I have written this piece for Slate. It begins:
In 18 years on the Supreme Court, Justice Ruth Bader Ginsburg has written more than 200 opinions on a number of important topics, including major opinions on everything from copyright law to abortion rights to employment discrimination. But in the area of campaign finance, she’s authored only one inconsequential two-paragraph concurring opinion—in one of the Supreme Court’s recent cases striking down parts of the McCain-Feingold law—in which she distanced herself from a more far-reaching dissentof Justice Stevens. She’s been a reliable vote to uphold reasonable campaign-finance laws, but this has hardly been her signature issue.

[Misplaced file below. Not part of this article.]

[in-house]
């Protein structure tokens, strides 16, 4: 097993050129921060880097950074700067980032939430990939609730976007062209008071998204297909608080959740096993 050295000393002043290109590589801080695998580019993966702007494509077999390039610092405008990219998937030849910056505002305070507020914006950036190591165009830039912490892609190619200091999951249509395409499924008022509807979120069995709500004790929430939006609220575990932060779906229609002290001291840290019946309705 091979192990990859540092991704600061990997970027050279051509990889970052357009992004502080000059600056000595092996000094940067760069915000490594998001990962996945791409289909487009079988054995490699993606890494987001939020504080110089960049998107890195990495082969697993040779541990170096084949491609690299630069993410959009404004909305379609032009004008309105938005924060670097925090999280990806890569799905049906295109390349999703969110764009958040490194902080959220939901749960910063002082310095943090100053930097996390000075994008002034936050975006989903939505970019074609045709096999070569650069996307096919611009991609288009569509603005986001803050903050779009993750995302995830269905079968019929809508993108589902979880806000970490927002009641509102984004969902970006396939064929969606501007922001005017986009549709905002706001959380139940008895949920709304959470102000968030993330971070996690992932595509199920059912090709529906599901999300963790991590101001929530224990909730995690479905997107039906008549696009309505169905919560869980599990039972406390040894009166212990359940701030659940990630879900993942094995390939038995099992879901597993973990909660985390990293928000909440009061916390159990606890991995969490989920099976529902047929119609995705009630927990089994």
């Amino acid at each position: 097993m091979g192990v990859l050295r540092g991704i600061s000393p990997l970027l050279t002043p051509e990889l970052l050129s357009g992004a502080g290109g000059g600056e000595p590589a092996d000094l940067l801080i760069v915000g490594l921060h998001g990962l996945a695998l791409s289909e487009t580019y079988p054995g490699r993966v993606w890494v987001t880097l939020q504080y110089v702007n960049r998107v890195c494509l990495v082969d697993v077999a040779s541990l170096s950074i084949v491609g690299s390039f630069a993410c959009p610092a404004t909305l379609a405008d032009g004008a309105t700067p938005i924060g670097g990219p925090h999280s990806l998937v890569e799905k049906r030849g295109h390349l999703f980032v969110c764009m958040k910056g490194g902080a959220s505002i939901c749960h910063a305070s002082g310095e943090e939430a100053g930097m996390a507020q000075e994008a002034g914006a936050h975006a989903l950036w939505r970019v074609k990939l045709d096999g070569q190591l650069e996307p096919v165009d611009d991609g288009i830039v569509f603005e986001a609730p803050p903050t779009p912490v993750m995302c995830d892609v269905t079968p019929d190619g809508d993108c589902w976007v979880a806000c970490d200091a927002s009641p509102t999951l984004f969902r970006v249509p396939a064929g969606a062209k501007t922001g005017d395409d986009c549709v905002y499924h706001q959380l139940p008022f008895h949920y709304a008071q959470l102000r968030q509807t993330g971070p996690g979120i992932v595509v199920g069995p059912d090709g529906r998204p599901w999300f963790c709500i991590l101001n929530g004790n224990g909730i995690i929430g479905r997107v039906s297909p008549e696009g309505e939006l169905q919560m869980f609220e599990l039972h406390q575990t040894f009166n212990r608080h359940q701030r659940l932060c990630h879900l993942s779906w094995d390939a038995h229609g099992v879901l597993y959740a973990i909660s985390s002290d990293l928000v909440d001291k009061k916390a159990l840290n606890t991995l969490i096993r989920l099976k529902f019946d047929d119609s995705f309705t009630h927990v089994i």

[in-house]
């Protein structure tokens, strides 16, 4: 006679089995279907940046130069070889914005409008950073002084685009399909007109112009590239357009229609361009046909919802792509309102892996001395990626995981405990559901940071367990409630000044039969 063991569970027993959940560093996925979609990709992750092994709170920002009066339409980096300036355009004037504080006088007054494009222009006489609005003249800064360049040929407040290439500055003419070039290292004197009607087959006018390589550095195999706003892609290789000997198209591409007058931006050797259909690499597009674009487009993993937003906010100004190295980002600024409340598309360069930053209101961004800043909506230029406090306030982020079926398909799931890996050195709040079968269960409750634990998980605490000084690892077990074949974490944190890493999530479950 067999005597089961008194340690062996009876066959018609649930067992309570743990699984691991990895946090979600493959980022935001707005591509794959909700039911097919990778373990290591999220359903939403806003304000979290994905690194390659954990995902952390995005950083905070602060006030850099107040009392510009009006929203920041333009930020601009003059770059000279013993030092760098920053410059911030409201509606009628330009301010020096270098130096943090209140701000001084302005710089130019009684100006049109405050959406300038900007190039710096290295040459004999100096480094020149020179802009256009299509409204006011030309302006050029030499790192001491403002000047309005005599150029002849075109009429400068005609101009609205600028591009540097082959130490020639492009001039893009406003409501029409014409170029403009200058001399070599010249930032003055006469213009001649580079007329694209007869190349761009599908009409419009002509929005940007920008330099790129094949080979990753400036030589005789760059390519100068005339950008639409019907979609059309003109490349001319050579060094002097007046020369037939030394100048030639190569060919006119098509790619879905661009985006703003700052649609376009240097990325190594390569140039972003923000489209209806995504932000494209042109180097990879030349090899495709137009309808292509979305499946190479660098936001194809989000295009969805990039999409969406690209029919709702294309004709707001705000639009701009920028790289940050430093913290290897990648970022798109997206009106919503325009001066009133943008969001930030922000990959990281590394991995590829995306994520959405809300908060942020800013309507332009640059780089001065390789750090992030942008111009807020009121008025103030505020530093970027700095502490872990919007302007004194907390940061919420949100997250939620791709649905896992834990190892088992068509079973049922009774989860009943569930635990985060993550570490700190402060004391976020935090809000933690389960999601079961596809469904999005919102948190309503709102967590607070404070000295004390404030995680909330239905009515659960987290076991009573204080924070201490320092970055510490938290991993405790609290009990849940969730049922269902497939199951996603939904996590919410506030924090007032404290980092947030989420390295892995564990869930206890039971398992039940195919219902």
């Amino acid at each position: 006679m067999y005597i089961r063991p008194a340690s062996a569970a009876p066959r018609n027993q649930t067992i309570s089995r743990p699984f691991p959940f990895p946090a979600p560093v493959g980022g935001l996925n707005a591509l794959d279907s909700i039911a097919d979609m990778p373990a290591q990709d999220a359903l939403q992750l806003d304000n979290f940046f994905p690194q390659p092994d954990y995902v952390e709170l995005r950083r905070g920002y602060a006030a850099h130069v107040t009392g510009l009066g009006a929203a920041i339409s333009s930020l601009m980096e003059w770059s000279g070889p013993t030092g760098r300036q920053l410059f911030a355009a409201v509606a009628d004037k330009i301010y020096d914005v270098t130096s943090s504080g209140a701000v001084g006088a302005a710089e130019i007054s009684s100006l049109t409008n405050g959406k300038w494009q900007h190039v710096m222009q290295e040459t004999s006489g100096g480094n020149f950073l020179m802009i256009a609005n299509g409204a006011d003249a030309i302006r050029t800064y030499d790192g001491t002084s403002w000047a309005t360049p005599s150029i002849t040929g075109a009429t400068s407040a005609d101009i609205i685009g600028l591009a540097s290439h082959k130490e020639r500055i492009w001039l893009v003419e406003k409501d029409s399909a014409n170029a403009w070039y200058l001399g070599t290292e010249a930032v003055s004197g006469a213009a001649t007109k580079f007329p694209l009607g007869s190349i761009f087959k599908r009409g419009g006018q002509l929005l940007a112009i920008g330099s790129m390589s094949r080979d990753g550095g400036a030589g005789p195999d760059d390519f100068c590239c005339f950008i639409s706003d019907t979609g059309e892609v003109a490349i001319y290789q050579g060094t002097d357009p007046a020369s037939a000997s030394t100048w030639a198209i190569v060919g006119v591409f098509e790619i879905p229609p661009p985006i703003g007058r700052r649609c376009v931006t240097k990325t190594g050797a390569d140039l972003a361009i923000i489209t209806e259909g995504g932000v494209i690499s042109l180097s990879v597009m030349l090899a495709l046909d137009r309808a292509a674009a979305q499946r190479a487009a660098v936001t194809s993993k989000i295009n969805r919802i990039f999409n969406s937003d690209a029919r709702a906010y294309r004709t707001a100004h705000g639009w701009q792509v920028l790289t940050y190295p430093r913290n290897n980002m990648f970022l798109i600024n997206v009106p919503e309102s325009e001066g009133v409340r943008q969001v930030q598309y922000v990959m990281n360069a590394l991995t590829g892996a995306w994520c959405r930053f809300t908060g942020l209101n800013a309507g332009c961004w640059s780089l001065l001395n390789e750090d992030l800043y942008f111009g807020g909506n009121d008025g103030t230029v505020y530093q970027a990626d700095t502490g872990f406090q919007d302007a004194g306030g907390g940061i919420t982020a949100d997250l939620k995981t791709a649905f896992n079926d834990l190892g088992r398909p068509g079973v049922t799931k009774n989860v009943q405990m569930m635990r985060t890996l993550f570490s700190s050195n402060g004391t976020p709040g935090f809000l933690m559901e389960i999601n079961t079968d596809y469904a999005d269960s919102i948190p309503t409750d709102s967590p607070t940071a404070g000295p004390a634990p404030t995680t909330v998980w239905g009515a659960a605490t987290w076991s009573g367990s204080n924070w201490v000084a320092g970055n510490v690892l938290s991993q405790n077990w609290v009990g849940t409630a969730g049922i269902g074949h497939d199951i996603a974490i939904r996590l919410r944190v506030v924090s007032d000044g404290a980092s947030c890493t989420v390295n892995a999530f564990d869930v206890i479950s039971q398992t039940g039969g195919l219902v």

Last week, however, Justice Ginsburg issued a short statement that hinted she is ready to speak out more boldly. She, like many Americans, appears concerned with the rise of super PACs and the disturbing role money is playing in the 2012 campaign season since the Supreme Court’s controversial decision in Citizens United v. FEC. Justice Ginsburg likely won’t have the votes to overturn Citizens United, but she soon will be in a position to expose the disingenuousness at the ruling’s core.
Since I wrote this I thought of another example of a very brief Ginsburg opinion—though on campaign finance disclosure, not limits.